First published back in February of 1980, Guy N Smith’s pulp horror classic ‘Thirst’ was one of the earlier publications for this enormously prolific writer. The novel was later followed up with the sequel ‘Thirst II: The Plague’ (1987).
In the rural Welsh setting of Pontrhydfendigaid, Mel Timberley accidentally crashes a large tanker filled with deadly weedkiller into the Claerwen Reservoir. To make matters worse, the reservoir feeds into the water system for the whole of Birmingham. Not only that, but this is no ordinary weedkiller that has now contaminated the water supply for the city. What was being transported was super-strength weedkiller, with no known antidote if consumed accidentally. Mere contact with the product brings flesh out into pus filled ulcers, and consumption, however little, results in an unquenchable thirst, followed by madness and then ultimately death. Another disturbing property of the weedkiller is its highly flammable nature as well as its inability to dilute itself in large bodies of water (such as the reservoir).
Ron Blythe works for Weedspray Limited (the company responsible for the extra-strength weedkiller) as a research chemist. Upon learning of the tanker crash and the resulting contamination of the reservoir, Blythe does his best to warn the relevant authorities of the sheer levels of danger with what has occurred. Alas, Blythe’s warnings go ignored until it is too late and Birmingham’s water supply is fully contaminated by the deadly weedkiller. The residents of Birmingham are suddenly developing the first symptoms of the weedkiller poisoning after coming into contact with the water from their taps. An uncontrollable and unquenchable thirst is now plaguing the city. Within hours, madness has taken over many of the infected people. The hospitals and emergency services cannot cope with the sudden influx of casualties. Death like that during the times of the black plague sweeps over the streets of the highly-populated city. Riots, violence, anarchy and chaos ensue. The government employs the help of temporary soldiers in an attempt to bring some order to the streets. The result is even more mayhem and violence.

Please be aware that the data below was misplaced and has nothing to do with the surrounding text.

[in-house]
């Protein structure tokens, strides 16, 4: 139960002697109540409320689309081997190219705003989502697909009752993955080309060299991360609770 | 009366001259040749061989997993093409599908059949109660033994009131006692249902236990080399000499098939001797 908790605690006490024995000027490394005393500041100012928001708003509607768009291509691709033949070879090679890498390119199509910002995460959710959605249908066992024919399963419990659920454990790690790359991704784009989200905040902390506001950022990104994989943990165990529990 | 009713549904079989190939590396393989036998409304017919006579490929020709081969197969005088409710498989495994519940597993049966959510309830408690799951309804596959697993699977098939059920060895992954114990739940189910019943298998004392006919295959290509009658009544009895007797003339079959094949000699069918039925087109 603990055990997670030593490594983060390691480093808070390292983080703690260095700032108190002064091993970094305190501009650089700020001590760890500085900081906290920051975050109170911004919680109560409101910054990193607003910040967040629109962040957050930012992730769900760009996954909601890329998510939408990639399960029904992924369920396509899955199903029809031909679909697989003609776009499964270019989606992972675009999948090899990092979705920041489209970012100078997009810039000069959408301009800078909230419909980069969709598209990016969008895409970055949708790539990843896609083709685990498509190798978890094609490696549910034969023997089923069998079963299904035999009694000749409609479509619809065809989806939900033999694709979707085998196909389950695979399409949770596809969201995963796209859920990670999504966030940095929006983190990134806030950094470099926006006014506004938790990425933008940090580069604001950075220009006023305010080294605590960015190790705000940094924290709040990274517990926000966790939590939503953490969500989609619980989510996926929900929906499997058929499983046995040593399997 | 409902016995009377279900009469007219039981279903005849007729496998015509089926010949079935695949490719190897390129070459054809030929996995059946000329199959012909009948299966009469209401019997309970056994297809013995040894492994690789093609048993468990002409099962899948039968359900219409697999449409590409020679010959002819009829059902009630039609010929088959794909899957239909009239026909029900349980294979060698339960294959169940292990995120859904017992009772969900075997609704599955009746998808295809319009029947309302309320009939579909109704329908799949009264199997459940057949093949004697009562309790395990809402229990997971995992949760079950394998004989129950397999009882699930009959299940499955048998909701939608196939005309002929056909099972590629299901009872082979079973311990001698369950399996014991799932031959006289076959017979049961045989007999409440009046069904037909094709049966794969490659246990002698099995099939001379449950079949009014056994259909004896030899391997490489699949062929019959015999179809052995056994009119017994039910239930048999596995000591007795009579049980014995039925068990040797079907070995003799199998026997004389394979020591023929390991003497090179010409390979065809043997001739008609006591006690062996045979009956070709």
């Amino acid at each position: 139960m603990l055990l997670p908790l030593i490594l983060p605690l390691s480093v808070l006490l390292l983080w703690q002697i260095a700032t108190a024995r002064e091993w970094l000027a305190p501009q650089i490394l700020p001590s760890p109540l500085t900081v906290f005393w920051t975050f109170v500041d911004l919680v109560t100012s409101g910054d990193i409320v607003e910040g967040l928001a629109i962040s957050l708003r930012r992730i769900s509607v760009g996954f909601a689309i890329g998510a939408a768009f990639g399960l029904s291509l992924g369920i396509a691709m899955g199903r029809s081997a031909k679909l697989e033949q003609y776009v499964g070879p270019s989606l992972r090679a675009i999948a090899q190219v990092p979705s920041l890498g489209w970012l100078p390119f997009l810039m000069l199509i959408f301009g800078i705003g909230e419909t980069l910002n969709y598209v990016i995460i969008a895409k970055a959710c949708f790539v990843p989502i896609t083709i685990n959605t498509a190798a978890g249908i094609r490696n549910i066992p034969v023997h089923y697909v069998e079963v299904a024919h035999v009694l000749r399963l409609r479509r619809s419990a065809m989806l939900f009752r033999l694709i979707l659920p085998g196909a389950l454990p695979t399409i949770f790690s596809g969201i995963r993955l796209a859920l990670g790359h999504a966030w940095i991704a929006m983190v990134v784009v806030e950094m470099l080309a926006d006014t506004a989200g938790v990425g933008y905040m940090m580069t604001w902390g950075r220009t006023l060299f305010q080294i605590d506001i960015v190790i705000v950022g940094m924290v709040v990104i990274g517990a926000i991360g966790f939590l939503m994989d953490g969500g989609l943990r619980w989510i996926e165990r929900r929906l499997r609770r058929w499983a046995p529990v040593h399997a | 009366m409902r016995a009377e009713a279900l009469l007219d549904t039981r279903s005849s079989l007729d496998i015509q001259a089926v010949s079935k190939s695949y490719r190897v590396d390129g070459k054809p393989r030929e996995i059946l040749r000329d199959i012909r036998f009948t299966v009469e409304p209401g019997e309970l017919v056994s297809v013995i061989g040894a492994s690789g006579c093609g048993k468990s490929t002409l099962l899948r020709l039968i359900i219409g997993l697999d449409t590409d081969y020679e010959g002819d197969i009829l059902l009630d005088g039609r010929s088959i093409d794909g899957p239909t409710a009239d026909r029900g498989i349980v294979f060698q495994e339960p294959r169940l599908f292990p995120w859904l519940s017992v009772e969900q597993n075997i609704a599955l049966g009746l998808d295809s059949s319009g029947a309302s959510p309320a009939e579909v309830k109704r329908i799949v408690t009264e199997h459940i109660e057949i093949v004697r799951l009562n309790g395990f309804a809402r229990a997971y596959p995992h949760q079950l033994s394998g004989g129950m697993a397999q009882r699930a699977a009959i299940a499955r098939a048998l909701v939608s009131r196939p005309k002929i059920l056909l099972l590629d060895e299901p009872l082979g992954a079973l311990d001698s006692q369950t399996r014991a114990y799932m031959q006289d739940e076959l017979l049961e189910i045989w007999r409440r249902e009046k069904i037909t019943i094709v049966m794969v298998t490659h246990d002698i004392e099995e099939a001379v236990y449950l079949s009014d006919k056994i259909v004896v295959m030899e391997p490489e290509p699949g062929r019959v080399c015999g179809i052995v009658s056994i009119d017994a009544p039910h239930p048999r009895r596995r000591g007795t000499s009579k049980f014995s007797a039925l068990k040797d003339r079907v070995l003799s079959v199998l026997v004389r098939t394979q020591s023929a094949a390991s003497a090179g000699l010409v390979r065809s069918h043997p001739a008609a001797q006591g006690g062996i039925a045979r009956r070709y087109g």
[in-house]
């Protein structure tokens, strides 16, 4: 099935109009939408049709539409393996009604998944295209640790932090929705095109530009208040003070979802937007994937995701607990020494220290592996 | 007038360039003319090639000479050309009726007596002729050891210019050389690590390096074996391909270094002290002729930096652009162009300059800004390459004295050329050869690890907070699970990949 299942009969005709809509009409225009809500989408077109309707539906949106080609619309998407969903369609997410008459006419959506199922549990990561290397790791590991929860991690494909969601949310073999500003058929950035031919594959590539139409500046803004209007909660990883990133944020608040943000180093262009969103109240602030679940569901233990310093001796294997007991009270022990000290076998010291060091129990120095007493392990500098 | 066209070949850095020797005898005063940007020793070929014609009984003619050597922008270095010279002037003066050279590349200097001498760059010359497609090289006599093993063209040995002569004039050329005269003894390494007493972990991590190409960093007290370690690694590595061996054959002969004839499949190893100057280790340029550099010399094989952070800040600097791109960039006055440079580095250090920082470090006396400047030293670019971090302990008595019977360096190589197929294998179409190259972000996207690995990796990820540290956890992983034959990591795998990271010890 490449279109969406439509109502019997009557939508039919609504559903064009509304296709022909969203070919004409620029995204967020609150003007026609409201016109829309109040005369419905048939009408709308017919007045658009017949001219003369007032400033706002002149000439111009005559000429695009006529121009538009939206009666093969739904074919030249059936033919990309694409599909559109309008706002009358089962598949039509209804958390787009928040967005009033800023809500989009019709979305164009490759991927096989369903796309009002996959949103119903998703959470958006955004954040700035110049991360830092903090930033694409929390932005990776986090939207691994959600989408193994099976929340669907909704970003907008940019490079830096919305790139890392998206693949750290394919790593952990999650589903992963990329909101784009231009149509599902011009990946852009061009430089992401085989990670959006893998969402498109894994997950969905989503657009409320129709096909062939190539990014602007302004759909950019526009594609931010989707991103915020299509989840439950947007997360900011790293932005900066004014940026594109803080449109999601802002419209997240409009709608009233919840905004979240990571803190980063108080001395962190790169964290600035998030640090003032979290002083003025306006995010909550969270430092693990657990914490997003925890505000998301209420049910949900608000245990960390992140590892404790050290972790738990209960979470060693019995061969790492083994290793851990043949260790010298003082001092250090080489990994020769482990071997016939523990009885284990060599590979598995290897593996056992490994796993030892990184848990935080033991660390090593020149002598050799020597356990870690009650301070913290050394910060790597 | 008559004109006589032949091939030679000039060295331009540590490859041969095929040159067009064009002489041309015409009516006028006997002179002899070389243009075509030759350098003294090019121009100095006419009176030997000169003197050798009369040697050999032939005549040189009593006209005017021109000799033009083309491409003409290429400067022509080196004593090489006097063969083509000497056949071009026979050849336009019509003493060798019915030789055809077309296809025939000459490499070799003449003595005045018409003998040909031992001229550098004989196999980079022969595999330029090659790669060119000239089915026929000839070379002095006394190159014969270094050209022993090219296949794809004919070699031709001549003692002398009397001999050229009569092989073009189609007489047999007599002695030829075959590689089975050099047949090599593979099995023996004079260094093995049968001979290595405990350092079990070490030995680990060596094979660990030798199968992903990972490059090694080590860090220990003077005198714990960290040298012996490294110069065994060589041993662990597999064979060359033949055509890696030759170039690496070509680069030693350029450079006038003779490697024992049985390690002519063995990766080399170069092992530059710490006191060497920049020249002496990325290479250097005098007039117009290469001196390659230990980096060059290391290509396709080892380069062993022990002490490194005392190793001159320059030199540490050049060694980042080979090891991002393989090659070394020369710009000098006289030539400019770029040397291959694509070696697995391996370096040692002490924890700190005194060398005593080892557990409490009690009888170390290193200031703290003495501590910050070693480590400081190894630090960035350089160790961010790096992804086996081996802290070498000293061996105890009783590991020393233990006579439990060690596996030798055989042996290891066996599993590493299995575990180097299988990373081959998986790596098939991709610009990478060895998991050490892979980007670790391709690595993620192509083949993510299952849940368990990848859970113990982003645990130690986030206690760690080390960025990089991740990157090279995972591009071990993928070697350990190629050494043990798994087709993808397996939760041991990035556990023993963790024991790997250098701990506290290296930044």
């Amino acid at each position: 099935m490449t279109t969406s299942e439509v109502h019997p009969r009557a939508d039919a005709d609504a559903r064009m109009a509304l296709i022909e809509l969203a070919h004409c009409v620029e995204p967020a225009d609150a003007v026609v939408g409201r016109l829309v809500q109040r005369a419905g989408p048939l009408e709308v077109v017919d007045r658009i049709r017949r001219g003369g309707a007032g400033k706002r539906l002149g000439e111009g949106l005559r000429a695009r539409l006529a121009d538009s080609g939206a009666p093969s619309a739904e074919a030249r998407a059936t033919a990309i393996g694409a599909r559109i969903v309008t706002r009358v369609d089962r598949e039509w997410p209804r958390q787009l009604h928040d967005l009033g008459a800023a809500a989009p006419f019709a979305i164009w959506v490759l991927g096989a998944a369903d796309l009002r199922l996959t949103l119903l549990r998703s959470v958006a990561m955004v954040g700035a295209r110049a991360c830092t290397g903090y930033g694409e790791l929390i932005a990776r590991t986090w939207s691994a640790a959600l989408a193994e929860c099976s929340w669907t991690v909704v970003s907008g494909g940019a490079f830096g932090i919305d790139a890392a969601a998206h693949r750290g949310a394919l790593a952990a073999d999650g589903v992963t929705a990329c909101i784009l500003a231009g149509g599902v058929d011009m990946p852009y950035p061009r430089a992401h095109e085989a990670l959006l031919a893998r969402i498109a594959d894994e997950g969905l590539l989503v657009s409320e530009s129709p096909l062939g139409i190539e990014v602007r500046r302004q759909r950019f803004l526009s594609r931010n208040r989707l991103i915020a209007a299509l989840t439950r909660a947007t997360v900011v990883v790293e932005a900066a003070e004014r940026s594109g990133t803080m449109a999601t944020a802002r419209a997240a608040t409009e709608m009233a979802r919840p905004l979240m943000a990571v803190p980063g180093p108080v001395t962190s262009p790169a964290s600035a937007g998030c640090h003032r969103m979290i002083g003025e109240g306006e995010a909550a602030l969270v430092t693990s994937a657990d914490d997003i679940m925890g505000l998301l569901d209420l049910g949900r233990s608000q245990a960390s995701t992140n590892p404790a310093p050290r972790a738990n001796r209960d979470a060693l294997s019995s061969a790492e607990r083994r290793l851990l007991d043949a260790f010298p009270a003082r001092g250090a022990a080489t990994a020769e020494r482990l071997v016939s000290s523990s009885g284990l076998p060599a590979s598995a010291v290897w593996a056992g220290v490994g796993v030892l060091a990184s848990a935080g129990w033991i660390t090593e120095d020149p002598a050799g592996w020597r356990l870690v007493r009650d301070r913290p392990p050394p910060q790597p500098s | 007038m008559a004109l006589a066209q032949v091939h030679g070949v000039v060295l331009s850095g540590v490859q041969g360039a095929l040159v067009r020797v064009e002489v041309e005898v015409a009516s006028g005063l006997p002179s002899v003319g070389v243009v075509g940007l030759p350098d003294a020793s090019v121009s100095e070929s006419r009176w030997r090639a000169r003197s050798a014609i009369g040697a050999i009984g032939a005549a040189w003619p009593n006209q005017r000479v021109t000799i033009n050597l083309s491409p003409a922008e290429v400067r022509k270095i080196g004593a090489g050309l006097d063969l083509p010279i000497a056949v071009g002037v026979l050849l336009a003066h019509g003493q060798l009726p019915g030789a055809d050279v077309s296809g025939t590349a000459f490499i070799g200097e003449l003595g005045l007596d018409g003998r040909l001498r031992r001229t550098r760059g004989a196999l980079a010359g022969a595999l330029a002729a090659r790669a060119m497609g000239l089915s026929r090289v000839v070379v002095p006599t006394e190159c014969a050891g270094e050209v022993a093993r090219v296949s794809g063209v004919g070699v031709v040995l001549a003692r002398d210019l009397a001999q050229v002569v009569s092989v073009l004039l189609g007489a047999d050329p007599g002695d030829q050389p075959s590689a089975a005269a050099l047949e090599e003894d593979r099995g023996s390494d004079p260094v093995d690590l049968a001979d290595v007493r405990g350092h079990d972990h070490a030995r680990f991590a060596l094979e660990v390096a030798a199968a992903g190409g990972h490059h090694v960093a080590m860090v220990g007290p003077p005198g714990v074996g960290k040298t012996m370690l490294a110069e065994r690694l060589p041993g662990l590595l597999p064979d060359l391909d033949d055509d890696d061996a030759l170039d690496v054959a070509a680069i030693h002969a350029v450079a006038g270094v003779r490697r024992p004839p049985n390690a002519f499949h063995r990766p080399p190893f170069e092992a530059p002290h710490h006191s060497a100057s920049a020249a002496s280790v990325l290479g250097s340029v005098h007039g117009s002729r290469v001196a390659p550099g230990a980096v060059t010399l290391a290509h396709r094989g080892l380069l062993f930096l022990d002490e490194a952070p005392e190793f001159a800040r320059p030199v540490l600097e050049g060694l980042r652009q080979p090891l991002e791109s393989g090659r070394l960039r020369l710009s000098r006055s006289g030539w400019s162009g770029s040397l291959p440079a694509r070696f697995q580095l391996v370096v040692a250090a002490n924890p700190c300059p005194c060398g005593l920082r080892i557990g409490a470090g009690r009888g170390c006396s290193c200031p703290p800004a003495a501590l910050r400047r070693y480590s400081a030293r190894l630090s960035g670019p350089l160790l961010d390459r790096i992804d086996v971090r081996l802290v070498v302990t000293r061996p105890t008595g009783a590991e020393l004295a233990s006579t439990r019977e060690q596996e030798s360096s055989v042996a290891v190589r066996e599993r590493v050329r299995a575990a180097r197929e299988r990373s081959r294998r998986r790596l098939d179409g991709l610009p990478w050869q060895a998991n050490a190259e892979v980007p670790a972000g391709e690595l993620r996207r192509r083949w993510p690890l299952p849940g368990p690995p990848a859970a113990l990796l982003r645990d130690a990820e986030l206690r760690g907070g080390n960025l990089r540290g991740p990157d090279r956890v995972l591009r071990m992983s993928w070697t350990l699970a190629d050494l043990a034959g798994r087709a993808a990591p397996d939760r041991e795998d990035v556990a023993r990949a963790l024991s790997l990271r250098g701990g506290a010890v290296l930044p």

Drastic measures are taken in an attempt to isolate and control the situation. And in the middle of all the chaos is Ron Blythe, trying not only to survive, but also to highlight some vitally important information to the authorities. However, the looters, rioters, rapists and corrupt soldiers aren’t the only dangers within the sealed off city of Birmingham. The notorious axe murderer Mike Cummins is now at large, after escaping from Winson Green Prison. Together with fellow survivor Carol Evans, Blythe plans to get out of the city and away from the madness. But this is easier said than done...
Smith sets down the basic underlying principles for the story’s premise from the very outset, detailing the terrifying properties of the weedkiller and the results it has upon living animals, including humans. With the weedkiller now contaminating the reservoir that feeds into Birmingham’s water supply, Smith details an all-too-familiar uninterested and unconcerned reaction from the authorities, until it's too late.
From here, the pace of the novel starts to gain momentum, as more and more of Birmingham’s population go down with the illness. Smith portrays the horrifying thirst that grips those infected with the illness with uncompromising and graphically vivid descriptions of the terrifying madness that is consuming them. The epidemic escalates until finally the whole city is a mass of rioting and violent madness. Here Smith really piles in the bloodshed, wallowing the reader in the utter savagery witnessed on the streets of Birmingham. Each new page seems to bring on a litany of violence, with the body count piling up as the uncontrollable rage continues throughout the troubled city.
Smith tries to explain away the poor governmental involvement (or complete lack of), showing unbelievable and frankly unrealistic decisions being made and enforced. However, this is all played down within the tale and instead the brutality of the dilemma at hand is given the driving seat.
The characters are the typical partially developed mob that usually find their way into a Guy N Smith tale. Ron Blythe is an unlikely hero, with his unfaithful take on relationships and his utter hatred for his wife. However this adds an intriguing new level to the developing relationship between him and Carol Evans; giving a grittiness to the characters as well as to the incredibly pulpy nature of the storyline.
For sheer unadulterated violence and action packed savagery alone this novel is an absolute pulp classic. Although a number of heavy flaws are glaringly present within the storyline, this does not in any way deter from the enjoyment of reading such a wildly over-the-top piece of horror fiction.
The novel runs for a total of 219 pages.
© DLS Reviews